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G3 (Bethesda). 2019 Jul 9;9(7):2199-2224. doi: 10.1534/g3.119.400223.

Humans and Chimpanzees Display Opposite Patterns of Diversity in Arylamine N-Acetyltransferase Genes.

Author information

1
Department of Genetics and Evolution, Anthropology Unit, University of Geneva, Switzerland.
2
Departments of Pathology and Anthropology, CARTA (Center for Academic Research and Training in Anthropogeny), University of California San Diego, La Jolla.
3
Department of Comparative Genetics and Refinement, Biomedical Primate Research Centre, the Netherlands.
4
Zoologischer Garten Basel AG, Basel, Switzerland.
5
CNRS, Université Toulouse 3 UPS, ENFA, UMR 5174, Toulouse, France.
6
CNRS/Muséum National d'Histoire Naturelle, UMR 7206 Paris, France.
7
Institute of Genetics and Genomics in Geneva (IGE3), Switzerland.
8
UMR 216 MERIT, IRD, Université Paris Descartes, Sorbonne Paris Cité, Paris, France.
9
Department of Genetics and Evolution, Anthropology Unit, University of Geneva, Switzerland estella.poloni@unige.ch christelle.vangenot@unige.ch.

Abstract

Among the many genes involved in the metabolism of therapeutic drugs, human arylamine N-acetyltransferases (NATs) genes have been extensively studied, due to their medical importance both in pharmacogenetics and disease epidemiology. One member of this small gene family, NAT2, is established as the locus of the classic human acetylation polymorphism in drug metabolism. Current hypotheses hold that selective processes favoring haplotypes conferring lower NAT2 activity have been operating in modern humans' recent history as an adaptation to local chemical and dietary environments. To shed new light on such hypotheses, we investigated the genetic diversity of the three members of the NAT gene family in seven hominid species, including modern humans, Neanderthals and Denisovans. Little polymorphism sharing was found among hominids, yet all species displayed high NAT diversity, but distributed in an opposite fashion in chimpanzees and bonobos (Pan genus) compared to modern humans, with higher diversity in Pan species at NAT1 and lower at NAT2, while the reverse is observed in humans. This pattern was also reflected in the results returned by selective neutrality tests, which suggest, in agreement with the predicted functional impact of mutations detected in non-human primates, stronger directional selection, presumably purifying selection, at NAT1 in modern humans, and at NAT2 in chimpanzees. Overall, the results point to the evolution of divergent functions of these highly homologous genes in the different primate species, possibly related to their specific chemical/dietary environment (exposome) and we hypothesize that this is likely linked to the emergence of controlled fire use in the human lineage.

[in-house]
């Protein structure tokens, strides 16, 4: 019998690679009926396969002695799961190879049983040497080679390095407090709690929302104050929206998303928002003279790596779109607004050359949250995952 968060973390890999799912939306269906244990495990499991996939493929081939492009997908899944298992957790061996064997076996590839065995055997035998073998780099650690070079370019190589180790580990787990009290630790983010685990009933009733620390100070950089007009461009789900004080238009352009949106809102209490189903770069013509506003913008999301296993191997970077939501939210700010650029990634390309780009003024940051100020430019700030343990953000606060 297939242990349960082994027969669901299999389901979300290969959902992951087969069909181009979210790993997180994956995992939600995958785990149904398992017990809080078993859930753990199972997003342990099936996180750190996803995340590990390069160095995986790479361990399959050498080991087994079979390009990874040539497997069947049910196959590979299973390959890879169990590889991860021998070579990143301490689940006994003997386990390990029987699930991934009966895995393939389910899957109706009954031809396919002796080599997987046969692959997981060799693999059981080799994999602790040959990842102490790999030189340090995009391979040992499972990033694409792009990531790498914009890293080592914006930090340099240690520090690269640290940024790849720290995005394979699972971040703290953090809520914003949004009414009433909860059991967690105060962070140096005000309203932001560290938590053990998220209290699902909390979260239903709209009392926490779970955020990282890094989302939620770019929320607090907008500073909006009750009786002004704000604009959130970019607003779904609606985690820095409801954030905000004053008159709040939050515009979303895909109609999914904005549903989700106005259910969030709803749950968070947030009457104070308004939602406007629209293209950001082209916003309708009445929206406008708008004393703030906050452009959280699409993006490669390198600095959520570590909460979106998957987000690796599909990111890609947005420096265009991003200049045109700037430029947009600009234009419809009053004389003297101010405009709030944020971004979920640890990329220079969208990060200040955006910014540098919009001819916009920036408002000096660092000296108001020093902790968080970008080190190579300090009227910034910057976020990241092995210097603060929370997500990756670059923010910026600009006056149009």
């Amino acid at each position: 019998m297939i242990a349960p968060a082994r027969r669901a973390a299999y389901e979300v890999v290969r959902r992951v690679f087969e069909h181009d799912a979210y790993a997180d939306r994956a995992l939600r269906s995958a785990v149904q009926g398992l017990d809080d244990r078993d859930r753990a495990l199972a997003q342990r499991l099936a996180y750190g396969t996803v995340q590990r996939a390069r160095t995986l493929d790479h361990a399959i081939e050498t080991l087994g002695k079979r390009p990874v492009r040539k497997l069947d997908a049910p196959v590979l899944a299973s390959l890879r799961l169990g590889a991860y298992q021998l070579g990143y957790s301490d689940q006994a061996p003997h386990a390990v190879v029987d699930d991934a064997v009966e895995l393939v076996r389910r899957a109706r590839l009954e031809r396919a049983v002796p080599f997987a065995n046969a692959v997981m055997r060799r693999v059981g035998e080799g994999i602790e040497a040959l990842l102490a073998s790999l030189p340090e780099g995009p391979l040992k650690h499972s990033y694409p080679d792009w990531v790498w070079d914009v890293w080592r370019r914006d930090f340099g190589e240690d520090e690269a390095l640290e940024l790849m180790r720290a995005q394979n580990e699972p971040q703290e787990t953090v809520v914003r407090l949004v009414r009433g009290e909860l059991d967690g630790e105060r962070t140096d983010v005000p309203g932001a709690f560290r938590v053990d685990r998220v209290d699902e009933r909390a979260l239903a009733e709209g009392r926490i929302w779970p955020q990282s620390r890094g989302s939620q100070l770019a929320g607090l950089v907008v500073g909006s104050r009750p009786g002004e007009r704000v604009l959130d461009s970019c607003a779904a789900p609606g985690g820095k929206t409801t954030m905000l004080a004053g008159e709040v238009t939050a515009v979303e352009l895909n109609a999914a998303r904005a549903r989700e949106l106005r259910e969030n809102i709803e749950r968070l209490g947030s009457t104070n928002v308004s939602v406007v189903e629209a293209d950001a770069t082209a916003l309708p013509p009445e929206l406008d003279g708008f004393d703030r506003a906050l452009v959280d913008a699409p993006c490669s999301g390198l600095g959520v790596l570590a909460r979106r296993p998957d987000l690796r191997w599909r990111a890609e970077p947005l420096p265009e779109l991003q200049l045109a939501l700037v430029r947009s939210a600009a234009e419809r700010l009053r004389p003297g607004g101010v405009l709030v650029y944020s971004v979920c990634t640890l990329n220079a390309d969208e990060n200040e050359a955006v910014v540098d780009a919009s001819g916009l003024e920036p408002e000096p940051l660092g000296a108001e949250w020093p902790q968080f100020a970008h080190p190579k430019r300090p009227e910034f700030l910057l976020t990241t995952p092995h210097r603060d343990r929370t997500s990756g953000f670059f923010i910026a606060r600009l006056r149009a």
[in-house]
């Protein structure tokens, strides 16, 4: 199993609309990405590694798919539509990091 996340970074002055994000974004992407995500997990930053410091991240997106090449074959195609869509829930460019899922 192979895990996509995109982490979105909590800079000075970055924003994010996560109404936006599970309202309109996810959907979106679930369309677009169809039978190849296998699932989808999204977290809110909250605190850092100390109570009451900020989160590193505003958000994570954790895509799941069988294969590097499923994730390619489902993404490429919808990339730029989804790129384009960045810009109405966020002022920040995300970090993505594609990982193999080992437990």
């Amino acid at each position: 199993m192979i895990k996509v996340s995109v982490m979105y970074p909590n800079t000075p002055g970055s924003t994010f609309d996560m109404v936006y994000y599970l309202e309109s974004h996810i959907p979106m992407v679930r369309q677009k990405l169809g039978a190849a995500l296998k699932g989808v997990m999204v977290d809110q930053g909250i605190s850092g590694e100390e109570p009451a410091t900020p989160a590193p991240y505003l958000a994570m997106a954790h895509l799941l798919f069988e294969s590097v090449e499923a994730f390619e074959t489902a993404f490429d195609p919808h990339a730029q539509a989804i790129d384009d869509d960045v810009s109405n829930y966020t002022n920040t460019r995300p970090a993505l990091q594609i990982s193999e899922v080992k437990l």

KEYWORDS:

Arylamine N-acetyltransferases; drug metabolism; great apes; multigenic family; natural selection

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